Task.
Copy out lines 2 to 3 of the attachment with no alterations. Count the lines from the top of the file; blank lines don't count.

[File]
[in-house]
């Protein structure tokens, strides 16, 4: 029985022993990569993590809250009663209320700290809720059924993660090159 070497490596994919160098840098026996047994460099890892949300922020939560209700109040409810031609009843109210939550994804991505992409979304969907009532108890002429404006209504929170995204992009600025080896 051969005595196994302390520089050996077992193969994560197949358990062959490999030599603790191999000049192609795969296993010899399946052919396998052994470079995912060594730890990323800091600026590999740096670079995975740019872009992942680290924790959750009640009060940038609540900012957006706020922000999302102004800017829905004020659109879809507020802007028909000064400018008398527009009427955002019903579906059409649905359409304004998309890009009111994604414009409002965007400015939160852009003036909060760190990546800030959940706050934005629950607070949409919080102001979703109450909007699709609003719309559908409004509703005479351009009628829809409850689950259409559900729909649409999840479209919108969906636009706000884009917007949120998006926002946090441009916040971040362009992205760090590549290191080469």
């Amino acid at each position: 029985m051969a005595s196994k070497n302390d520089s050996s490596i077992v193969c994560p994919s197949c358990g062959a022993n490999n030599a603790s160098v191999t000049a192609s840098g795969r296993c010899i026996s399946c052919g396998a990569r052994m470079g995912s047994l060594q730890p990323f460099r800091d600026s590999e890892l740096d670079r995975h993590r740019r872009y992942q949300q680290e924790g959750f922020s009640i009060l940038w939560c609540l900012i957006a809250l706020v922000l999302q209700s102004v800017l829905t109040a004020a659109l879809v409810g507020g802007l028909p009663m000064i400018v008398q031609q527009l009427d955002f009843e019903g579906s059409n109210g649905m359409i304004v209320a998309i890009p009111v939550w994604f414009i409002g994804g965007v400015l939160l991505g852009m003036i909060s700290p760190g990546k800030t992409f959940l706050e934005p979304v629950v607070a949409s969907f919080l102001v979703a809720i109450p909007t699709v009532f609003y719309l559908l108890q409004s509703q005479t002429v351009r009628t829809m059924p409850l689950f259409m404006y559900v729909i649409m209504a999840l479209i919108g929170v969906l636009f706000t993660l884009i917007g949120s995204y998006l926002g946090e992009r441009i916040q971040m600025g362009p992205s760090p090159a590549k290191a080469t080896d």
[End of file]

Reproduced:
């Protein structure tokens, strides 16, 4: 029985022993990569993590809250009663209320700290809720059924993660090159 070497490596994919160098840098026996047994460099890892949300922020939560209700109040409810031609009843109210939550994804991505992409979304969907009532108890002429404006209504929170995204992009600025080896 051969005595196994302390520089050996077992193969994560197949358990062959490999030599603790191999000049192609795969296993010899399946052919396998052994470079995912060594730890990323800091600026590999740096670079995975740019872009992942680290924790959750009640009060940038609540900012957006706020922000999302102004800017829905004020659109879809507020802007028909000064400018008398527009009427955002019903579906059409649905359409304004998309890009009111994604414009409002965007400015939160852009003036909060760190990546800030959940706050934005629950607070949409919080102001979703109450909007699709609003719309559908409004509703005479351009009628829809409850689950259409559900729909649409999840479209919108969906636009706000884009917007949120998006926002946090441009916040971040362009992205760090590549290191080469």
């Amino acid at each position: 029985m051969a005595s196994k070497n302390d520089s050996s490596i077992v193969c994560p994919s197949c358990g062959a022993n490999n030599a603790s160098v191999t000049a192609s840098g795969r296993c010899i026996s399946c052919g396998a990569r052994m470079g995912s047994l060594q730890p990323f460099r800091d600026s590999e890892l740096d670079r995975h993590r740019r872009y992942q949300q680290e924790g959750f922020s009640i009060l940038w939560c609540l900012i957006a809250l706020v922000l999302q209700s102004v800017l829905t109040a004020a659109l879809v409810g507020g802007l028909p009663m000064i400018v008398q031609q527009l009427d955002f009843e019903g579906s059409n109210g649905m359409i304004v209320a998309i890009p009111v939550w994604f414009i409002g994804g965007v400015l939160l991505g852009m003036i909060s700290p760190g990546k800030t992409f959940l706050e934005p979304v629950v607070a949409s969907f919080l102001v979703a809720i109450p909007t699709v009532f609003y719309l559908l108890q409004s509703q005479t002429v351009r009628t829809m059924p409850l689950f259409m404006y559900v729909i649409m209504a999840l479209i919108g929170v969906l636009f706000t993660l884009i917007g949120s995204y998006l926002g946090e992009r441009i916040q971040m600025g362009p992205s760090p090159a590549k290191a080469t080896d």